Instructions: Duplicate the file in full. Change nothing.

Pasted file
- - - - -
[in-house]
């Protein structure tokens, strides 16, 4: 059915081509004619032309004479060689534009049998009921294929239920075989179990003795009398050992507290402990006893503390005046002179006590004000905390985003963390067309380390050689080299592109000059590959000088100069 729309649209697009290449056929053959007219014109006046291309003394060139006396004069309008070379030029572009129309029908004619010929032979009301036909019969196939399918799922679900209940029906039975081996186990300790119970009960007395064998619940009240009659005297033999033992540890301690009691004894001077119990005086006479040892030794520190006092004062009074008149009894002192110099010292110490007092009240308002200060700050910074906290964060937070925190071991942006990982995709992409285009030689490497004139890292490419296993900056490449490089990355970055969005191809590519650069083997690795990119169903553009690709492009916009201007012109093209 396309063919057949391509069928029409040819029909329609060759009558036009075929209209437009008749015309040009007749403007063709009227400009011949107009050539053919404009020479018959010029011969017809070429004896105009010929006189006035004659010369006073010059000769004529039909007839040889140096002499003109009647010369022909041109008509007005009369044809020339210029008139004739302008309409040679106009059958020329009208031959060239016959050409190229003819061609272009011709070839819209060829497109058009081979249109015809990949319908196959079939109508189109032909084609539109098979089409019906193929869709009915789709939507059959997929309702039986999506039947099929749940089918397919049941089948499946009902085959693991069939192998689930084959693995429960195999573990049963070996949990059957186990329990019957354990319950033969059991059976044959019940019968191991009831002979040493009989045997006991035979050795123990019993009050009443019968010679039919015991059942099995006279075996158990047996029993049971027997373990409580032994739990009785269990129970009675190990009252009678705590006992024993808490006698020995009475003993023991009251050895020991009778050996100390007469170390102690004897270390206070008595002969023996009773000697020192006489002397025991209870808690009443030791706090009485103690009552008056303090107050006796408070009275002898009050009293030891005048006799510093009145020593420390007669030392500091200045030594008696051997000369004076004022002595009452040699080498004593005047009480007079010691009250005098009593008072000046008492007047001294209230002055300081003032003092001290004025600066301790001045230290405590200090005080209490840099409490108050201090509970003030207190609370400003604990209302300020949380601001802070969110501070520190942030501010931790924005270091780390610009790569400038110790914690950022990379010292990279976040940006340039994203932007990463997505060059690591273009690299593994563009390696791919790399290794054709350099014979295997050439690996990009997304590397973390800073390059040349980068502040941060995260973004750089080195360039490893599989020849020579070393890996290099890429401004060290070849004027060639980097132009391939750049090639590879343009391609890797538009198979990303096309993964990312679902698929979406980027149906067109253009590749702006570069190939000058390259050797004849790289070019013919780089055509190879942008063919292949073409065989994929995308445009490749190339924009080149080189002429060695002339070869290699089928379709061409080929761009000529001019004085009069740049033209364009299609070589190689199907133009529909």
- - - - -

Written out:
[in-house]
């Protein structure tokens, strides 16, 4: 059915081509004619032309004479060689534009049998009921294929239920075989179990003795009398050992507290402990006893503390005046002179006590004000905390985003963390067309380390050689080299592109000059590959000088100069 729309649209697009290449056929053959007219014109006046291309003394060139006396004069309008070379030029572009129309029908004619010929032979009301036909019969196939399918799922679900209940029906039975081996186990300790119970009960007395064998619940009240009659005297033999033992540890301690009691004894001077119990005086006479040892030794520190006092004062009074008149009894002192110099010292110490007092009240308002200060700050910074906290964060937070925190071991942006990982995709992409285009030689490497004139890292490419296993900056490449490089990355970055969005191809590519650069083997690795990119169903553009690709492009916009201007012109093209 396309063919057949391509069928029409040819029909329609060759009558036009075929209209437009008749015309040009007749403007063709009227400009011949107009050539053919404009020479018959010029011969017809070429004896105009010929006189006035004659010369006073010059000769004529039909007839040889140096002499003109009647010369022909041109008509007005009369044809020339210029008139004739302008309409040679106009059958020329009208031959060239016959050409190229003819061609272009011709070839819209060829497109058009081979249109015809990949319908196959079939109508189109032909084609539109098979089409019906193929869709009915789709939507059959997929309702039986999506039947099929749940089918397919049941089948499946009902085959693991069939192998689930084959693995429960195999573990049963070996949990059957186990329990019957354990319950033969059991059976044959019940019968191991009831002979040493009989045997006991035979050795123990019993009050009443019968010679039919015991059942099995006279075996158990047996029993049971027997373990409580032994739990009785269990129970009675190990009252009678705590006992024993808490006698020995009475003993023991009251050895020991009778050996100390007469170390102690004897270390206070008595002969023996009773000697020192006489002397025991209870808690009443030791706090009485103690009552008056303090107050006796408070009275002898009050009293030891005048006799510093009145020593420390007669030392500091200045030594008696051997000369004076004022002595009452040699080498004593005047009480007079010691009250005098009593008072000046008492007047001294209230002055300081003032003092001290004025600066301790001045230290405590200090005080209490840099409490108050201090509970003030207190609370400003604990209302300020949380601001802070969110501070520190942030501010931790924005270091780390610009790569400038110790914690950022990379010292990279976040940006340039994203932007990463997505060059690591273009690299593994563009390696791919790399290794054709350099014979295997050439690996990009997304590397973390800073390059040349980068502040941060995260973004750089080195360039490893599989020849020579070393890996290099890429401004060290070849004027060639980097132009391939750049090639590879343009391609890797538009198979990303096309993964990312679902698929979406980027149906067109253009590749702006570069190939000058390259050797004849790289070019013919780089055509190879942008063919292949073409065989994929995308445009490749190339924009080149080189002429060695002339070869290699089928379709061409080929761009000529001019004085009069740049033209364009299609070589190689199907133009529909």